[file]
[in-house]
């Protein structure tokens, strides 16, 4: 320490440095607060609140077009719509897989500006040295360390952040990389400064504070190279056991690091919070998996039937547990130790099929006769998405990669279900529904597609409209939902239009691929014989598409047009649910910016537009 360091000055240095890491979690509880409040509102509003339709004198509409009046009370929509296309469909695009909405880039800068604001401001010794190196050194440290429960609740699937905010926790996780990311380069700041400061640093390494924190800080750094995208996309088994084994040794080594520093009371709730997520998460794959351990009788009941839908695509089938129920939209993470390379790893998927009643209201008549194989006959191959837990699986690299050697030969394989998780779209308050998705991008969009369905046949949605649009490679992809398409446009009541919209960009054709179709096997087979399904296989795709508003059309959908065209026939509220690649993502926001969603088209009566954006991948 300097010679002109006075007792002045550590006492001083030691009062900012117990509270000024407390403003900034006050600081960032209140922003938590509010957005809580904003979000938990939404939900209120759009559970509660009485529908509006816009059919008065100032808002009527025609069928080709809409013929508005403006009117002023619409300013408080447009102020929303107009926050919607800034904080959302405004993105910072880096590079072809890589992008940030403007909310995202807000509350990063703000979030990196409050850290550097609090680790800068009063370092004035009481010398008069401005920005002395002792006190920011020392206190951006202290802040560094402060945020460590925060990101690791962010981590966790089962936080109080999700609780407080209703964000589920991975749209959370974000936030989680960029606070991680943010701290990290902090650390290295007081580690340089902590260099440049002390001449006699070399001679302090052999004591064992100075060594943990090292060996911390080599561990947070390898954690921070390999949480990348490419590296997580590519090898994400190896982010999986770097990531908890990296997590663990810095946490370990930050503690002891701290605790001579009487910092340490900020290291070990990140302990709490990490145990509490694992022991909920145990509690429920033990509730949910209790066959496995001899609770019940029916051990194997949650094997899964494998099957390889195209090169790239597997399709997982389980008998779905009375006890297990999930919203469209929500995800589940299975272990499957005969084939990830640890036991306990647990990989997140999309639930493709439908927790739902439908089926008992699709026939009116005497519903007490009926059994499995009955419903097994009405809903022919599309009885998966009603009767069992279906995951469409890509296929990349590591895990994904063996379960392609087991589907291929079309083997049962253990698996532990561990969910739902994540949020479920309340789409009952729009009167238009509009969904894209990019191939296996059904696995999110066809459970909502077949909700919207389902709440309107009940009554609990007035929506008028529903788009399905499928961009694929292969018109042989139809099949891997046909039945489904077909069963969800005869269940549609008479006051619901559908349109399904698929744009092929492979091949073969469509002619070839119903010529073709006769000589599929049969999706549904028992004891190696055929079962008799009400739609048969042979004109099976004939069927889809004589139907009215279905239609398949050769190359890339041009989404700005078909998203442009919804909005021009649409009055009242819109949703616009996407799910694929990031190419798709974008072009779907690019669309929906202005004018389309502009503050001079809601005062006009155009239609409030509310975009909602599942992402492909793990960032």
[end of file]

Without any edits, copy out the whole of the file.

[in-house]
């Protein structure tokens, strides 16, 4: 320490440095607060609140077009719509897989500006040295360390952040990389400064504070190279056991690091919070998996039937547990130790099929006769998405990669279900529904597609409209939902239009691929014989598409047009649910910016537009 360091000055240095890491979690509880409040509102509003339709004198509409009046009370929509296309469909695009909405880039800068604001401001010794190196050194440290429960609740699937905010926790996780990311380069700041400061640093390494924190800080750094995208996309088994084994040794080594520093009371709730997520998460794959351990009788009941839908695509089938129920939209993470390379790893998927009643209201008549194989006959191959837990699986690299050697030969394989998780779209308050998705991008969009369905046949949605649009490679992809398409446009009541919209960009054709179709096997087979399904296989795709508003059309959908065209026939509220690649993502926001969603088209009566954006991948 300097010679002109006075007792002045550590006492001083030691009062900012117990509270000024407390403003900034006050600081960032209140922003938590509010957005809580904003979000938990939404939900209120759009559970509660009485529908509006816009059919008065100032808002009527025609069928080709809409013929508005403006009117002023619409300013408080447009102020929303107009926050919607800034904080959302405004993105910072880096590079072809890589992008940030403007909310995202807000509350990063703000979030990196409050850290550097609090680790800068009063370092004035009481010398008069401005920005002395002792006190920011020392206190951006202290802040560094402060945020460590925060990101690791962010981590966790089962936080109080999700609780407080209703964000589920991975749209959370974000936030989680960029606070991680943010701290990290902090650390290295007081580690340089902590260099440049002390001449006699070399001679302090052999004591064992100075060594943990090292060996911390080599561990947070390898954690921070390999949480990348490419590296997580590519090898994400190896982010999986770097990531908890990296997590663990810095946490370990930050503690002891701290605790001579009487910092340490900020290291070990990140302990709490990490145990509490694992022991909920145990509690429920033990509730949910209790066959496995001899609770019940029916051990194997949650094997899964494998099957390889195209090169790239597997399709997982389980008998779905009375006890297990999930919203469209929500995800589940299975272990499957005969084939990830640890036991306990647990990989997140999309639930493709439908927790739902439908089926008992699709026939009116005497519903007490009926059994499995009955419903097994009405809903022919599309009885998966009603009767069992279906995951469409890509296929990349590591895990994904063996379960392609087991589907291929079309083997049962253990698996532990561990969910739902994540949020479920309340789409009952729009009167238009509009969904894209990019191939296996059904696995999110066809459970909502077949909700919207389902709440309107009940009554609990007035929506008028529903788009399905499928961009694929292969018109042989139809099949891997046909039945489904077909069963969800005869269940549609008479006051619901559908349109399904698929744009092929492979091949073969469509002619070839119903010529073709006769000589599929049969999706549904028992004891190696055929079962008799009400739609048969042979004109099976004939069927889809004589139907009215279905239609398949050769190359890339041009989404700005078909998203442009919804909005021009649409009055009242819109949703616009996407799910694929990031190419798709974008072009779907690019669309929906202005004018389309502009503050001079809601005062006009155009239609409030509310975009909602599942992402492909793990960032």